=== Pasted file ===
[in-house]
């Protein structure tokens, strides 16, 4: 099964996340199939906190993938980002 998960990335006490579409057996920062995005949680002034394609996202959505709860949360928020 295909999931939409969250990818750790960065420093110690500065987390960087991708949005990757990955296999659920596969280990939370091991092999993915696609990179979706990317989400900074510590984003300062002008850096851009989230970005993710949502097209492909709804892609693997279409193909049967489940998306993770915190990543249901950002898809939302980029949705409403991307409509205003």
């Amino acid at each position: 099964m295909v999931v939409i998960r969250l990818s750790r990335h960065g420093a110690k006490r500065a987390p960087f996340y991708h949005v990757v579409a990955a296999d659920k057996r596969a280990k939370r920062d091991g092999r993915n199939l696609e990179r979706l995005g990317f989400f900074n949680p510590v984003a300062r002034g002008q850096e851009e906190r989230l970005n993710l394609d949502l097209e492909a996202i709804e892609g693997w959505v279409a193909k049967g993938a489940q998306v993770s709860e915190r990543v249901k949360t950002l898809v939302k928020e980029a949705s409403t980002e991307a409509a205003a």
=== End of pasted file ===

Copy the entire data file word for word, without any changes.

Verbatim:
[in-house]
């Protein structure tokens, strides 16, 4: 099964996340199939906190993938980002 998960990335006490579409057996920062995005949680002034394609996202959505709860949360928020 295909999931939409969250990818750790960065420093110690500065987390960087991708949005990757990955296999659920596969280990939370091991092999993915696609990179979706990317989400900074510590984003300062002008850096851009989230970005993710949502097209492909709804892609693997279409193909049967489940998306993770915190990543249901950002898809939302980029949705409403991307409509205003």
């Amino acid at each position: 099964m295909v999931v939409i998960r969250l990818s750790r990335h960065g420093a110690k006490r500065a987390p960087f996340y991708h949005v990757v579409a990955a296999d659920k057996r596969a280990k939370r920062d091991g092999r993915n199939l696609e990179r979706l995005g990317f989400f900074n949680p510590v984003a300062r002034g002008q850096e851009e906190r989230l970005n993710l394609d949502l097209e492909a996202i709804e892609g693997w959505v279409a193909k049967g993938a489940q998306v993770s709860e915190r990543v249901k949360t950002l898809v939302k928020e980029a949705s409403t980002e991307a409509a205003a």